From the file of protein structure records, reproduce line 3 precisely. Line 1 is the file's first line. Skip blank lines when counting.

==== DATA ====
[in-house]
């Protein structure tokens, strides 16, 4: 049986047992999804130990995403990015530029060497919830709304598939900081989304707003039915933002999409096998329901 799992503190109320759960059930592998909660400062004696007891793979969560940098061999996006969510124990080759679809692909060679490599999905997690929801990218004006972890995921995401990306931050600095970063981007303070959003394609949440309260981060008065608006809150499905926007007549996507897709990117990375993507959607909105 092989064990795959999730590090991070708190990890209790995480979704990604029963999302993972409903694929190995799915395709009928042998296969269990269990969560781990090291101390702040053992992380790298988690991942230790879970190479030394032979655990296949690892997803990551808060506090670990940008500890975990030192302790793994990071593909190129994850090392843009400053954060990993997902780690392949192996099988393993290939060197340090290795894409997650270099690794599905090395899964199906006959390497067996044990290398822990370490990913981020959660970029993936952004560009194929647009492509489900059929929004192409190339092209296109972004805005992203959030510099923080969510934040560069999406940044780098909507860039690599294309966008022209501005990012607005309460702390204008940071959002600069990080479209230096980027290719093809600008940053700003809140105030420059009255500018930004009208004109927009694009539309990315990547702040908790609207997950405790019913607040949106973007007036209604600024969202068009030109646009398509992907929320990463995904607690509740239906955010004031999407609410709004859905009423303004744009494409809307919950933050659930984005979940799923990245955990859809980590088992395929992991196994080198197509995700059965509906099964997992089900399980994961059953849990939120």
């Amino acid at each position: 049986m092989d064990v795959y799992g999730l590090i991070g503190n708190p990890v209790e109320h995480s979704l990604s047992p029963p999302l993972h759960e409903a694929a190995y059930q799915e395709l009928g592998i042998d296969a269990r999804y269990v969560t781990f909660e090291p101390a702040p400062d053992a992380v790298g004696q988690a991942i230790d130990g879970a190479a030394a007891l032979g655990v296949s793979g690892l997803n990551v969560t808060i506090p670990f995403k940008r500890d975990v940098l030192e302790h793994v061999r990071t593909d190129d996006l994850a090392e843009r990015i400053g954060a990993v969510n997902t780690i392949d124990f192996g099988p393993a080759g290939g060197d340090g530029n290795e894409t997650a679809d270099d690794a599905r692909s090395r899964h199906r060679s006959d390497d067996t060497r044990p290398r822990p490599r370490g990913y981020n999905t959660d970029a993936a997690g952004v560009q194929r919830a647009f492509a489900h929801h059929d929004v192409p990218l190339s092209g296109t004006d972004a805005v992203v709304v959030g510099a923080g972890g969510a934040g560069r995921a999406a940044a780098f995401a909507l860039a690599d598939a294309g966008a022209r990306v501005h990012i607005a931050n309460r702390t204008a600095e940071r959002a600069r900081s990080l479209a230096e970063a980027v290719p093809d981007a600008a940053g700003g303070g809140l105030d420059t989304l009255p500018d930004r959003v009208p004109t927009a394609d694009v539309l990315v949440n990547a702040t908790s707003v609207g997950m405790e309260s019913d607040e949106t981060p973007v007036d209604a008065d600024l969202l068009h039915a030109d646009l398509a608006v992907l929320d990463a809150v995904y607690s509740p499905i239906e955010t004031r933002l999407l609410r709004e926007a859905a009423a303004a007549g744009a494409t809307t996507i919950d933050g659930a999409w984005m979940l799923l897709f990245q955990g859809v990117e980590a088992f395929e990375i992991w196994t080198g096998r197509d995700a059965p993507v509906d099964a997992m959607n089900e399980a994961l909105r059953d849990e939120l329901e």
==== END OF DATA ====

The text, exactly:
């Amino acid at each position: 049986m092989d064990v795959y799992g999730l590090i991070g503190n708190p990890v209790e109320h995480s979704l990604s047992p029963p999302l993972h759960e409903a694929a190995y059930q799915e395709l009928g592998i042998d296969a269990r999804y269990v969560t781990f909660e090291p101390a702040p400062d053992a992380v790298g004696q988690a991942i230790d130990g879970a190479a030394a007891l032979g655990v296949s793979g690892l997803n990551v969560t808060i506090p670990f995403k940008r500890d975990v940098l030192e302790h793994v061999r990071t593909d190129d996006l994850a090392e843009r990015i400053g954060a990993v969510n997902t780690i392949d124990f192996g099988p393993a080759g290939g060197d340090g530029n290795e894409t997650a679809d270099d690794a599905r692909s090395r899964h199906r060679s006959d390497d067996t060497r044990p290398r822990p490599r370490g990913y981020n999905t959660d970029a993936a997690g952004v560009q194929r919830a647009f492509a489900h929801h059929d929004v192409p990218l190339s092209g296109t004006d972004a805005v992203v709304v959030g510099a923080g972890g969510a934040g560069r995921a999406a940044a780098f995401a909507l860039a690599d598939a294309g966008a022209r990306v501005h990012i607005a931050n309460r702390t204008a600095e940071r959002a600069r900081s990080l479209a230096e970063a980027v290719p093809d981007a600008a940053g700003g303070g809140l105030d420059t989304l009255p500018d930004r959003v009208p004109t927009a394609d694009v539309l990315v949440n990547a702040t908790s707003v609207g997950m405790e309260s019913d607040e949106t981060p973007v007036d209604a008065d600024l969202l068009h039915a030109d646009l398509a608006v992907l929320d990463a809150v995904y607690s509740p499905i239906e955010t004031r933002l999407l609410r709004e926007a859905a009423a303004a007549g744009a494409t809307t996507i919950d933050g659930a999409w984005m979940l799923l897709f990245q955990g859809v990117e980590a088992f395929e990375i992991w196994t080198g096998r197509d995700a059965p993507v509906d099964a997992m959607n089900e399980a994961l909105r059953d849990e939120l329901e």